Shortly after noon on April 28th 1996, a lone figure entered the Broad Arrow Cafe in Tasmania’s historic Port Arthur. Once inside, he opened a bag, took out a semi-automatic rifle and fired indiscriminately in the crowded cafe. In the space of just 15 seconds, 12 people received fatal wounds and another nine were seriously injured. The gunman, 28-year-old Martin Bryant, left the cafe and continued his killing spree elsewhere, moving to a gift shop, a car park and then a toll booth. Among Bryant’s victims were young mother Nanette Mikac, shot through the temple as she pleaded for mercy. He then executed Mikac’s daughters Alannah, 6, and Madeline, 3, as horrified onlookers watched from the safety of the bush.
Bryant moved toward the exit, killing indiscriminately as he went. He started his car and drove toward the village of Seascape, firing at passing cars along the way, before arriving at a local boarding house. Police arrived and surrounded the house. During an 18-hour stand-off Bryant threatened to murder hostages; he also demanded a helicopter to fly him to Adelaide. Bryant was captured the next day, after he had set the boarding house alight. His actions caused the deaths of 35 people. The Port Arthur massacre was Australia’s largest mass murder committed by a single perpetrator and one of the deadliest killing sprees by a lone gunman in history. Martin Bryant is currently incarcerated in Hobart’s Risdon Prison, serving 35 life terms plus a 1,035 year cumulative sentence. There is no prospect that he will be released or paroled.
The Port Arthur killings had a profound effect on Australia. At the time, Australians were not unfamiliar with gun-related mass murders. In 1984 a turf war between biker gangs erupted in the Sydney suburb of Milperra, leading to the shooting deaths of seven people. A total of 16 people died in two 1987 shootings in Melbourne. Only six weeks before the Port Arthur killings, a lone gunman murdered 16 children and a teacher at a school in Dunblane, Scotland (a crime that may have influenced Bryant’s rampage). However the magnitude of the Port Arthur massacre prompted an unprecedented wave of grief, shock and anger around the nation. Media commentators questioned whether Australia’s liberal gun laws had contributed to the tragedy. Despite a troubled childhood, low intelligence and obvious instability, Bryant had been able to arm himself with Vietnam War-era AR-15 and L1A1 semi-automatic rifles. Both weapons were capable of firing several hundred rounds per minute.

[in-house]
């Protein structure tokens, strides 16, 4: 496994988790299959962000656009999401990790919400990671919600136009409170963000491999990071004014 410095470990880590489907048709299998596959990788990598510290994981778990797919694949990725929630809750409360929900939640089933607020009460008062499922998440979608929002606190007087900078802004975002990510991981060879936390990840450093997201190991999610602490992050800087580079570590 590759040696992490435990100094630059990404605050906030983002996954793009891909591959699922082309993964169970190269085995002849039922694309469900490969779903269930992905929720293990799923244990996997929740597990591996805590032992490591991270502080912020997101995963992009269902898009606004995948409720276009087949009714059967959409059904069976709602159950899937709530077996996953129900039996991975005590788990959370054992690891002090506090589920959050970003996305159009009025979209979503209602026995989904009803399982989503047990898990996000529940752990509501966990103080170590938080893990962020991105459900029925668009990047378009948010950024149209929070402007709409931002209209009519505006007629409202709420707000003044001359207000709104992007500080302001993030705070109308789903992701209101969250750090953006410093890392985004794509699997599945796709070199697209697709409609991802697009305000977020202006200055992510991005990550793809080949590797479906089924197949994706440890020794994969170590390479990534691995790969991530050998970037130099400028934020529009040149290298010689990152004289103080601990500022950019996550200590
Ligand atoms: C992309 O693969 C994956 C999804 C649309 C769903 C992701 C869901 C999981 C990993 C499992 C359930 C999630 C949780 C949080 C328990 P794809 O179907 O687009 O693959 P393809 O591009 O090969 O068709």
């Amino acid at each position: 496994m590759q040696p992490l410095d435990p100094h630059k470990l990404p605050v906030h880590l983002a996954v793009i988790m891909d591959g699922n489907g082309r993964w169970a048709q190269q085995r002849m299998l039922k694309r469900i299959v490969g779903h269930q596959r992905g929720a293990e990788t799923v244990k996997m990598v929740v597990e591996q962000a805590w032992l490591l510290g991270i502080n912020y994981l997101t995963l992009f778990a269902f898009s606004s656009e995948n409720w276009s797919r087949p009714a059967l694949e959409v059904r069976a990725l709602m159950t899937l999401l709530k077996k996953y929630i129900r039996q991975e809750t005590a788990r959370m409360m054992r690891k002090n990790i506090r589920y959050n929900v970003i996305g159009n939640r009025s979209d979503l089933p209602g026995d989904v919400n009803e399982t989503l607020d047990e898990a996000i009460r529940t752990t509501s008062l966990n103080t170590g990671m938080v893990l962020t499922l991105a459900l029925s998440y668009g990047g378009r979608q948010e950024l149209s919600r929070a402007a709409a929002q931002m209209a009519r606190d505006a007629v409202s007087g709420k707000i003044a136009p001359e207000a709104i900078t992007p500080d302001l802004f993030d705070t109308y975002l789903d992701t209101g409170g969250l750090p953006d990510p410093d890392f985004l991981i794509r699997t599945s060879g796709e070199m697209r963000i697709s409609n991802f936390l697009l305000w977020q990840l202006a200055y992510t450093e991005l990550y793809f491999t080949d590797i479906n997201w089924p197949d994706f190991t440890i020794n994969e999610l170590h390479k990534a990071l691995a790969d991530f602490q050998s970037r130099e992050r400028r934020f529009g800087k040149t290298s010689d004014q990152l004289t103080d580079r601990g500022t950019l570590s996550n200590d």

Recognising the strength of public opinion, prime minister John Howard began pushing for law reform and greater gun control. This was a difficult challenge, for several reasons. Howard’s government was not really in a position to implement significant change, having been elected only six weeks earlier. Under the Constitution the Federal government does not have the authority to pass laws pertaining to weapons, so gun law reform required both considerable state co-operation and bipartisanship. Despite the overwhelming impact of the Port Arthur killings, some States – particularly Queensland, Western Australia and Tasmania – remained hesitant about a crackdown on gun laws. There was pointed opposition in rural areas. Howard toured the country to convince audiences of the need for reform of gun laws. Some of these audiences were openly hostile. On one occasion Howard was shown to be wearing a bulletproof vest.
Despite the great difficulties involved, the Federal government managed to lead nationwide gun reform. A council of police ministers in May 1996 drafted a National Firearms Agreement that was eventually accepted by the States. Amongst its provisions were bans on semi-automatic firearms, a tighter regulation and licensing regime, and a nationwide ‘gun buy-back’ program that saw about 660,000 privately-owned guns surrendered and destroyed. Sociologists suggest that there are about 250 fewer gun murders per annum in Australia, due to the government’s determined stance on gun law reform.